Since 2000, Magistrates Courts in Australia have been the focus of a national, multi-year, empirical research project being conducted by Matthew Flinders Distinguished Professor Sharyn Roach Anleu and Emerita Professor Kathy Mack of Flinders University, in collaboration with Australian magistrates and local courts and the Association of Australian Magistrates (AAM).

Magistrates courts are the largest and arguably the most important courts in Australia.  Over 90% of all civil and criminal matters are initiated and finalised in magistrates courts.  Most Australians who have any contact with a court will do so in a magistrates court. However, many aspects of the work of these courts, and the magistrates who preside in them, are significantly under-researched.

The first phase of the Project addressed three main research questions:

°   Who are the magistrates?
°   What is their everyday work?
°   What is the relationship between magistrates’ courts and social services?

These questions were formulated after consultation with magistrates in all states and territories, in 2000-2001, as well as other stakeholders, to ensure that the research addressed key challenges and would produce valuable insights.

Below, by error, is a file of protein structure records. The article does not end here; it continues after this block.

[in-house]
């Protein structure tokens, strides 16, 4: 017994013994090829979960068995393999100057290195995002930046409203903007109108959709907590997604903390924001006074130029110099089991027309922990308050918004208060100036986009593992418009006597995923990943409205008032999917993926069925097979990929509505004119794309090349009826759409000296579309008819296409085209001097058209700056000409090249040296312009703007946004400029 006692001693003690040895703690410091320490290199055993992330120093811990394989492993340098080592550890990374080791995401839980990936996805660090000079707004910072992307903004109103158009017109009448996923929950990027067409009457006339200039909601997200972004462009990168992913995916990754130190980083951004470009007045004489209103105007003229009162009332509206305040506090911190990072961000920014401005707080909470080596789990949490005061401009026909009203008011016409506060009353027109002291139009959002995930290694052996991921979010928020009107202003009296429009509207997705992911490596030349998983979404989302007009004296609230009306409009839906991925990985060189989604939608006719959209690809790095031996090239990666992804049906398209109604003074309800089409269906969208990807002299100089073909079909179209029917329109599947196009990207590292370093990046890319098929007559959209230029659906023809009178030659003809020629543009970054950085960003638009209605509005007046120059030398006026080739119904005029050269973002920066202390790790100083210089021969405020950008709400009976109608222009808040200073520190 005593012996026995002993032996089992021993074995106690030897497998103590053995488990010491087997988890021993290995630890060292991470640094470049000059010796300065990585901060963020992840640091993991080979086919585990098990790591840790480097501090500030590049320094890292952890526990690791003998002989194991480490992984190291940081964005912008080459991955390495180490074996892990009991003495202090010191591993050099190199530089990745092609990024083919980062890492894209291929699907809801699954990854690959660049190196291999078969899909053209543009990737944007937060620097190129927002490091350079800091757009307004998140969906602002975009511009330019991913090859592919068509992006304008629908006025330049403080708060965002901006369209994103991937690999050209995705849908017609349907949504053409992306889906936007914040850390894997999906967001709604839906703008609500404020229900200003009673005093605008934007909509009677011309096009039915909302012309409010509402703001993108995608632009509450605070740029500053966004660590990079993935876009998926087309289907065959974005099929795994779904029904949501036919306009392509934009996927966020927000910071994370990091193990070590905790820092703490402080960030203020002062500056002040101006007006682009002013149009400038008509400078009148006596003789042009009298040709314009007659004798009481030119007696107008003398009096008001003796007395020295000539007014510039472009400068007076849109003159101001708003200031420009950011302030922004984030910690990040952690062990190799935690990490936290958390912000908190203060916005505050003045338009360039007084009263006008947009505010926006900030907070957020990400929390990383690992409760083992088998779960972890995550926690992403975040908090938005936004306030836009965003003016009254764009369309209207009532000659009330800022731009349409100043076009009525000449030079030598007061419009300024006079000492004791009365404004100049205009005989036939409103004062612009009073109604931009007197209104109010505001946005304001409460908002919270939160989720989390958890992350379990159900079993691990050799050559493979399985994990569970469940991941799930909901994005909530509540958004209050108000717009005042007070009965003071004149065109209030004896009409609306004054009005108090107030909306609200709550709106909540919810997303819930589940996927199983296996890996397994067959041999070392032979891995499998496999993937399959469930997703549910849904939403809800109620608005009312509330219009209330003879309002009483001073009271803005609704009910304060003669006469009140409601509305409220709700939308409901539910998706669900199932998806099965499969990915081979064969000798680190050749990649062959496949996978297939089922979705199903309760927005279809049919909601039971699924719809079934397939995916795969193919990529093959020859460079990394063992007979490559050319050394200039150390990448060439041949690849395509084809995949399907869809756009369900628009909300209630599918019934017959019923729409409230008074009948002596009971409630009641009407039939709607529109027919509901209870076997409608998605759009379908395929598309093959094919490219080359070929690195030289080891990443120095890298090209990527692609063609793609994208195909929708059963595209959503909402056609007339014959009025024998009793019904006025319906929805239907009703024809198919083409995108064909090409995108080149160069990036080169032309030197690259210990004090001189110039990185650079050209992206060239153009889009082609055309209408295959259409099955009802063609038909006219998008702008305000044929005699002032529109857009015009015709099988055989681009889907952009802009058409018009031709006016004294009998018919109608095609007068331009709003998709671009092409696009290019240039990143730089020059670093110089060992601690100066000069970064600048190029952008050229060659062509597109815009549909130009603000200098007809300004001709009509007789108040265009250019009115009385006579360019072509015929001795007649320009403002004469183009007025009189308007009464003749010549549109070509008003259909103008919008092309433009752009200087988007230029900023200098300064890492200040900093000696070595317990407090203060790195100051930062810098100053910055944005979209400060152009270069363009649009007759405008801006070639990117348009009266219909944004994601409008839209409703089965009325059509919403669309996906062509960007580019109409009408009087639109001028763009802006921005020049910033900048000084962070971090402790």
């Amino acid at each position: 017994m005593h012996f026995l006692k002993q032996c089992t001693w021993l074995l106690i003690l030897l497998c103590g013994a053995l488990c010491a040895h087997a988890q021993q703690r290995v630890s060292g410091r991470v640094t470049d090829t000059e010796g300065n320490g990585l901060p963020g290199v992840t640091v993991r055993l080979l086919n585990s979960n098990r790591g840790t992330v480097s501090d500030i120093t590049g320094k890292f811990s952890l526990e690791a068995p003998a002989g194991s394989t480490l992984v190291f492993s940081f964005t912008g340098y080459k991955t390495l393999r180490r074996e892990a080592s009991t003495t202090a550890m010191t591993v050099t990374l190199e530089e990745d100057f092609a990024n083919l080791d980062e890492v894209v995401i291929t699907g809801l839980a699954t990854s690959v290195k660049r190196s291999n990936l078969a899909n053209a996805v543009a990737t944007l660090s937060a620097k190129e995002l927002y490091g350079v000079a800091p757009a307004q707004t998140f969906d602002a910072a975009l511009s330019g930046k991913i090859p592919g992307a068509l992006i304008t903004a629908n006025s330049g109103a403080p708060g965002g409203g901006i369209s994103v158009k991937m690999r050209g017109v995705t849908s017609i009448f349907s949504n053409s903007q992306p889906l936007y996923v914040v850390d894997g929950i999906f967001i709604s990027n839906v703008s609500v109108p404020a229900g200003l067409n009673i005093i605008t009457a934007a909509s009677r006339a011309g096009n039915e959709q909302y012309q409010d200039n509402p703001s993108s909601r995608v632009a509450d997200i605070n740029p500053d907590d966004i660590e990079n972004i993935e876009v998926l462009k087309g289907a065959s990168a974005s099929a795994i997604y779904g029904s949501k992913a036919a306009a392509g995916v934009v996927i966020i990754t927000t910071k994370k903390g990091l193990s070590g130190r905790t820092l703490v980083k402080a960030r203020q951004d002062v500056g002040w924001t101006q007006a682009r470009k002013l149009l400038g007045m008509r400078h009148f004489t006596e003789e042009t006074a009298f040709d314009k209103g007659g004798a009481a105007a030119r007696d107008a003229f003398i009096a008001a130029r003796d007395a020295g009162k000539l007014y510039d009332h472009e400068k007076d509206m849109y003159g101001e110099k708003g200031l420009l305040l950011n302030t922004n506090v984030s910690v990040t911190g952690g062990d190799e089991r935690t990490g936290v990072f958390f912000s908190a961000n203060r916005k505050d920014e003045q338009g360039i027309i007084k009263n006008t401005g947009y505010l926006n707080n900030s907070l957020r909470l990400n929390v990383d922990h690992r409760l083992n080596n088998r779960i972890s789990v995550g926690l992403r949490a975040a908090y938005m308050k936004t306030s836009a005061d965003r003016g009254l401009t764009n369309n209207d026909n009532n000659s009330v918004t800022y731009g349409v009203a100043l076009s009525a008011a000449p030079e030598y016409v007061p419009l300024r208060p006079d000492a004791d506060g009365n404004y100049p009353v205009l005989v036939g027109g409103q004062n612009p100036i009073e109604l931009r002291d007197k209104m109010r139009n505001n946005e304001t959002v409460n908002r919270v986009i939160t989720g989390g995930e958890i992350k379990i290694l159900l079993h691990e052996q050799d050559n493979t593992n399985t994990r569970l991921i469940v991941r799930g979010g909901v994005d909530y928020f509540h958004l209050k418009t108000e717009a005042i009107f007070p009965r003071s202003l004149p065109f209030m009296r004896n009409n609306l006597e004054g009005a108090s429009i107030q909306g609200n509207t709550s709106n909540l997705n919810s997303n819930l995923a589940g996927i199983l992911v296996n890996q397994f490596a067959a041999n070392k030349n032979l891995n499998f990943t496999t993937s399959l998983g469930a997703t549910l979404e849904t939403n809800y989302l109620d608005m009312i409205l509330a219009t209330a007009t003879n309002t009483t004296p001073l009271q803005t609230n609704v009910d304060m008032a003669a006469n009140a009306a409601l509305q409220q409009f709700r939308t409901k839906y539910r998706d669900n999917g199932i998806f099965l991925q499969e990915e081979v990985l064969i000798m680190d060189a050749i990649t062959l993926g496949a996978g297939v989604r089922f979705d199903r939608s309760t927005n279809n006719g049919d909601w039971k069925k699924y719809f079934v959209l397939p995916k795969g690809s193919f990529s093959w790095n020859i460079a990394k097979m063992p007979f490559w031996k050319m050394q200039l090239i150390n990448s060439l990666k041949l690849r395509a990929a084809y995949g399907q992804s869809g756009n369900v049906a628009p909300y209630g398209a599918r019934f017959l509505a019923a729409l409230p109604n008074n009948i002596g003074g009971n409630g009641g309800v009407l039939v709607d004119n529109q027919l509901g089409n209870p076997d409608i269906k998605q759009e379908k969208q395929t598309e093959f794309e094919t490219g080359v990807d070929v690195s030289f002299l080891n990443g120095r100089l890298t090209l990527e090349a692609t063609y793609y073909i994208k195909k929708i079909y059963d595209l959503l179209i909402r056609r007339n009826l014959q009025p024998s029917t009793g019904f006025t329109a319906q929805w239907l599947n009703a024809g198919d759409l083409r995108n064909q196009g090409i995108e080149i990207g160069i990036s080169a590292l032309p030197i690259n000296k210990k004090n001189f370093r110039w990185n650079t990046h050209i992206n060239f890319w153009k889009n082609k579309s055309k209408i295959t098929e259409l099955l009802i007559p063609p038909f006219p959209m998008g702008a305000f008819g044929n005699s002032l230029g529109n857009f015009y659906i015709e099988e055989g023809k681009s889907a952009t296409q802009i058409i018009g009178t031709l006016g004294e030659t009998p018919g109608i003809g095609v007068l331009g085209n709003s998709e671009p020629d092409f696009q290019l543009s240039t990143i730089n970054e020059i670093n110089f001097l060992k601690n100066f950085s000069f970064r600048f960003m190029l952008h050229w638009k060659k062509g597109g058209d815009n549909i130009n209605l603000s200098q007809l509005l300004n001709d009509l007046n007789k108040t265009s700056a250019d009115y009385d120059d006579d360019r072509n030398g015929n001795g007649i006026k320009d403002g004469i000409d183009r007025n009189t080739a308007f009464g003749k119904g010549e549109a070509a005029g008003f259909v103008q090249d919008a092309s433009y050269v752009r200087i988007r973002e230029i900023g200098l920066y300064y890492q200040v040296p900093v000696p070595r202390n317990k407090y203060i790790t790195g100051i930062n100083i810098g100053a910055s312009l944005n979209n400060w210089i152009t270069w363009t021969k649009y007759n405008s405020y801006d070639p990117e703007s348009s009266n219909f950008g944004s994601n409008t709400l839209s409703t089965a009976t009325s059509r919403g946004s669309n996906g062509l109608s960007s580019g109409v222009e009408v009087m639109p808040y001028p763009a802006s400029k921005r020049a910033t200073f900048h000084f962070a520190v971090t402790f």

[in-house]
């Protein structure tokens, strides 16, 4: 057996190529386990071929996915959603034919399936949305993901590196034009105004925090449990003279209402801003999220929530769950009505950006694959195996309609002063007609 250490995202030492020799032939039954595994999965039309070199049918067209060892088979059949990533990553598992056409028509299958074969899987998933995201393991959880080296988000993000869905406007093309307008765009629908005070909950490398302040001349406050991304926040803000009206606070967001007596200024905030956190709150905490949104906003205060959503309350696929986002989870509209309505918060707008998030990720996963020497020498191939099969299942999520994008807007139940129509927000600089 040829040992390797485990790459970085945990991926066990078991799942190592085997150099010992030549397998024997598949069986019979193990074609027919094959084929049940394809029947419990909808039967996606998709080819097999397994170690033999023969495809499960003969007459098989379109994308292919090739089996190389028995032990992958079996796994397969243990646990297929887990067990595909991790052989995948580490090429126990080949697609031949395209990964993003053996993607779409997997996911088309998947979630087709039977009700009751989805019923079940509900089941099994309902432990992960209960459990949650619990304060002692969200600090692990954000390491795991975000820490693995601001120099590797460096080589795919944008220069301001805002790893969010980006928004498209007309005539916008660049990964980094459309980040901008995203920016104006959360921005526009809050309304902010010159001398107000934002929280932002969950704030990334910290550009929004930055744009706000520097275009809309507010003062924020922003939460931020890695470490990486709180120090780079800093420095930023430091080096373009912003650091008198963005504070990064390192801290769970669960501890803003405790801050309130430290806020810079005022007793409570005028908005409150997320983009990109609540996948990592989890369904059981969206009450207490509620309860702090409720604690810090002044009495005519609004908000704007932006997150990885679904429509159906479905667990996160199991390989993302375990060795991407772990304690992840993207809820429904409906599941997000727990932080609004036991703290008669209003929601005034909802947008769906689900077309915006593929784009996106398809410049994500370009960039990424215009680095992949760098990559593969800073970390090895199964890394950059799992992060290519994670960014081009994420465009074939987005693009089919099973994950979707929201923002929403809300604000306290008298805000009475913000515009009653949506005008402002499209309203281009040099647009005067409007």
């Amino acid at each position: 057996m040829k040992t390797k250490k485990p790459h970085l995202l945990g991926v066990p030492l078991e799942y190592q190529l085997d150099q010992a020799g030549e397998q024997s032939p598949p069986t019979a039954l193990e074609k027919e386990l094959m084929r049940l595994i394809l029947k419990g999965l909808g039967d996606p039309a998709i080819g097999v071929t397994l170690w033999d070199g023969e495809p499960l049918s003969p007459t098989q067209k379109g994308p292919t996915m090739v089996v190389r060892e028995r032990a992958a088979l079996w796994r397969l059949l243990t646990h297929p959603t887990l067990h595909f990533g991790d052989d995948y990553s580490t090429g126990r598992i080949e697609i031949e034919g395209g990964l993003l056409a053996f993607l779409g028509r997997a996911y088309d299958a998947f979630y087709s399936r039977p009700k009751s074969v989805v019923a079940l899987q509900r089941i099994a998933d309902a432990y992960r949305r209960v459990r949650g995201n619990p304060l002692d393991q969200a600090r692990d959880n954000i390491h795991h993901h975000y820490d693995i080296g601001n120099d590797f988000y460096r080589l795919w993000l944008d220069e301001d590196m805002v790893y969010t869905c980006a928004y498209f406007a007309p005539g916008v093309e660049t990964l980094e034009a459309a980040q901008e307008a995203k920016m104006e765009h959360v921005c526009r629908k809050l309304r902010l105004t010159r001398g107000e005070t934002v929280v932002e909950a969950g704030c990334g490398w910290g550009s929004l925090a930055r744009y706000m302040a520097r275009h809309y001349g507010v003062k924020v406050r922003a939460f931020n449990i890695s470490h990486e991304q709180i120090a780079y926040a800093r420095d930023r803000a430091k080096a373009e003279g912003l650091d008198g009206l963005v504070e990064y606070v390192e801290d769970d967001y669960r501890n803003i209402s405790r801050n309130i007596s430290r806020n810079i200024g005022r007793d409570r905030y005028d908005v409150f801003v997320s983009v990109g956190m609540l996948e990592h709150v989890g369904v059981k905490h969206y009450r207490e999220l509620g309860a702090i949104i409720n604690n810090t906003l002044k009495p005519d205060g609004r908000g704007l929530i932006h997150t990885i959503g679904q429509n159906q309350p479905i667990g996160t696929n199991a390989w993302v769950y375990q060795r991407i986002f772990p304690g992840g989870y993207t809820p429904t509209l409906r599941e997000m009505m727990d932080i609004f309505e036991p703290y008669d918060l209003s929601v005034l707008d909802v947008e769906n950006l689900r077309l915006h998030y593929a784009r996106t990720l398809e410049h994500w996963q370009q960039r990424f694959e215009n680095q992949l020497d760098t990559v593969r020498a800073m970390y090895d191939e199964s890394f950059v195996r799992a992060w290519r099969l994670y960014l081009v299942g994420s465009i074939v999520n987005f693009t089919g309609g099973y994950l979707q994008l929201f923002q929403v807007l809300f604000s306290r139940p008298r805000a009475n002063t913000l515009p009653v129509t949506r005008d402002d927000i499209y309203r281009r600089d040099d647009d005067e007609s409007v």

Several major research strategies were undertaken to answer these questions:

The findings from these research strategies are the basis for research reports provided directly to magistrates and their courts or to professional organisations such as the Judicial Conference of Australia, submissions to government, as well as national and international publications and presentations to judicial and academic audiences.

The Project findings comprise a unique examination of courts and judicial officers.  We are unaware of any national court system anywhere in the world that has initiated and continued to support comprehensive independent research of this nature.

This initial research has led to extensive investigations into many aspects of the Australian judiciary, conducted and reported independently of the courts and government. The Judicial Research Project builds on and extends the work of the Magistrates Research Project.

Since its inception in 2000, the Project has received considerable support in many forms, from many sources

We are always interested to hear from judges, magistrates and court staff in any jurisdiction, as well as other researchers, with questions, comments or suggestions about any aspect of the research.